Steel prices have fallen yet again after an already 10% price drop in 2014.  In the realm of steel storage tanks, this decrease translates to the price of steel plate material dropping approximately $10 per hundred weight.  For an API 650 above ground storage tank compared to prices in 2013, the customer can see a price tag savings from several thousands to tens of thousands of dollars depending on the size of the tank.

The question on the minds of buyers of steel storage tanks is “What’s the future of steel prices?”  Is it worth waiting to see if steel prices drop again?  Or is it best to lock in the low prices now before the market recovers and prices start to rise?

A crystal ball would be helpful at this point.  The next best thing is to examine the causes of the price drops.

Prices are simply a reflection of supply and demand.  One scenario where prices decrease is when supply increases while demand decreases.  This scenario is responsible for the current low prices.  So let’s take a look at the supply and demand influences on steel prices.

Imports (Supply)

A common ire of American merchants is China’s ability to flood the market with cheap, usually lesser quality products.  That same problem exists in the steel market; China produces over half of the world’s steel supply and at low prices.  In the past several years, China has been flooding the market with steel beyond the world market’s needs.  Supply beyond the demand had decreased the market price, creating lower profit margins for all steel mills.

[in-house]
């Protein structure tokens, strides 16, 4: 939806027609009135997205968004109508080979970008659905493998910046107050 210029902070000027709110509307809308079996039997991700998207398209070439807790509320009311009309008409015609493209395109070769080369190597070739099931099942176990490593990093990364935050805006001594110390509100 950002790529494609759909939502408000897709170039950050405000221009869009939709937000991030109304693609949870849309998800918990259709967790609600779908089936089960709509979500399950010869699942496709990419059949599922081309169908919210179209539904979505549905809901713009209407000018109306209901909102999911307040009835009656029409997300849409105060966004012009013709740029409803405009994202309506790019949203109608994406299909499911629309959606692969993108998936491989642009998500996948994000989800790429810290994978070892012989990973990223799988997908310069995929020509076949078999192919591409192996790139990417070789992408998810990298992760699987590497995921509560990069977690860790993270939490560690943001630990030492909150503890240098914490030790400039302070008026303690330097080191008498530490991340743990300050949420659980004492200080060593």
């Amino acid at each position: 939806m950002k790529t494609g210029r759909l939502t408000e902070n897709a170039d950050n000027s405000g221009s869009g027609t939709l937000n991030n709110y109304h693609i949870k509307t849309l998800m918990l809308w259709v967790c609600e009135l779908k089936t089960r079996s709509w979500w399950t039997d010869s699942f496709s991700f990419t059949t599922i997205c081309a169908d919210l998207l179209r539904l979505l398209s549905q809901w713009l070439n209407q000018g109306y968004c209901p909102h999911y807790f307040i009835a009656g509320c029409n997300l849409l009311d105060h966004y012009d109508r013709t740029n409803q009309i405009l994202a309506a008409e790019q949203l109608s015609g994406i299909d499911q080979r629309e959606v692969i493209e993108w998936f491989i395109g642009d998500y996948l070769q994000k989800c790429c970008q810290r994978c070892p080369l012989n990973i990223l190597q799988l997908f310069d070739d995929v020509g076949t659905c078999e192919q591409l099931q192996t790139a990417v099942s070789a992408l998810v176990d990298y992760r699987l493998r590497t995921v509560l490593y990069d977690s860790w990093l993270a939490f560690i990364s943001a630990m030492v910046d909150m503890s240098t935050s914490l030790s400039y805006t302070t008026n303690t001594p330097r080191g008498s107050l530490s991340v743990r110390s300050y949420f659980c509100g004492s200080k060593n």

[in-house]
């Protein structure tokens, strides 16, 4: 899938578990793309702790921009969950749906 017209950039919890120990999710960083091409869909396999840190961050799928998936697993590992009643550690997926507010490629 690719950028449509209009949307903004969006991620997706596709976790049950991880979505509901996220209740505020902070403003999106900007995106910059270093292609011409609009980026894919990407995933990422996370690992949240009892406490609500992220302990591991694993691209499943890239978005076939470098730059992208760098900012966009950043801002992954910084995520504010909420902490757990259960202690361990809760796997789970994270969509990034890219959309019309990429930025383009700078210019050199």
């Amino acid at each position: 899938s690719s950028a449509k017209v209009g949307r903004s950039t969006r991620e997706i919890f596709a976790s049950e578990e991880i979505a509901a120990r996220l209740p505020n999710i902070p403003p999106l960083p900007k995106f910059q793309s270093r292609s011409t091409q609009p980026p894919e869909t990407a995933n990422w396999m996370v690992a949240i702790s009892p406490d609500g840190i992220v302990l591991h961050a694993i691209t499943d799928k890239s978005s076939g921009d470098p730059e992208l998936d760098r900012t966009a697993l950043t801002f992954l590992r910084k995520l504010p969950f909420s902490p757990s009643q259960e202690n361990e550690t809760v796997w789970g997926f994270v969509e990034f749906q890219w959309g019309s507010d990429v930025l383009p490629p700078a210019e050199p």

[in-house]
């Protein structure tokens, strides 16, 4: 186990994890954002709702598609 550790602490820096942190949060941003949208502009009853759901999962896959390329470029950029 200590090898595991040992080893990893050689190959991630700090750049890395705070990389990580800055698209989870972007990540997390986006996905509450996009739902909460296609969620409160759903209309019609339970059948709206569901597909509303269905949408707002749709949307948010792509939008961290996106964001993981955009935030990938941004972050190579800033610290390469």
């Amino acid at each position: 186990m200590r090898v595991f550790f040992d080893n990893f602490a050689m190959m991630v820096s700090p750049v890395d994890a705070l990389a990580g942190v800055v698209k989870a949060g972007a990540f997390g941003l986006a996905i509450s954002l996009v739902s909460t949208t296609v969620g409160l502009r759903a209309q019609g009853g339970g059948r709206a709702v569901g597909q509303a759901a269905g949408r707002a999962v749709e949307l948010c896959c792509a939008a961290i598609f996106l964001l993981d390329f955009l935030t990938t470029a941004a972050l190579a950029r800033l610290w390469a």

Predicting many Chinese steel mills are on the edge of insolvency, analysts note that these mills have been selling steel at or below cost.  Without the assistance of the Chinese government, analysts expect many of these mills will go bankrupt.

Bankruptcy of Chinese steel mills will significantly decrease the market steel supply, placing supply more in line with the world market demand.  This would halt the price drop and potentially create a slight price increase.


Analysts gauge the demand in the American steel market by looking to the recovery of the American economy from the “Great Recession.”  During the recession, American demand for steel significantly decreased while our economy was feeling the money crunch.  While the economy continues to improve, the growth rate has not reached near the pre-recession industry levels.  The automobile and construction industries are two of the main demanders of steel.  Ford lessened demand even more by switching the design of the F-150 to use aluminum for the frame.  Another slight decrease in steel demand is the drop in oil prices, causing the oil industry to decrease new building and drilling projects.  Despite these bumps, if the American economy continues to improve the price of steel will likely increase.

Future Steel Prices

Most analysts are pinning their steel price predictions to what happens with the Chinese steel mills that are teetering on the verge of bankruptcy.  If the Chinese government rescues the mills and those mills continue to churn out high levels of steel, the price of steel will stay at the current lower prices.  However, if the Chinese government does not step in and the mills go bankrupt, the world market steel supply with significantly decrease, and steel prices will embark on an upward trend.


Have you been considering building a tank?  Let Heartland Tank Services, Inc. show you how the prices for a tank have decreased and what size of tank will best fit your needs.  Contact us at 800-774-3230 or through our website.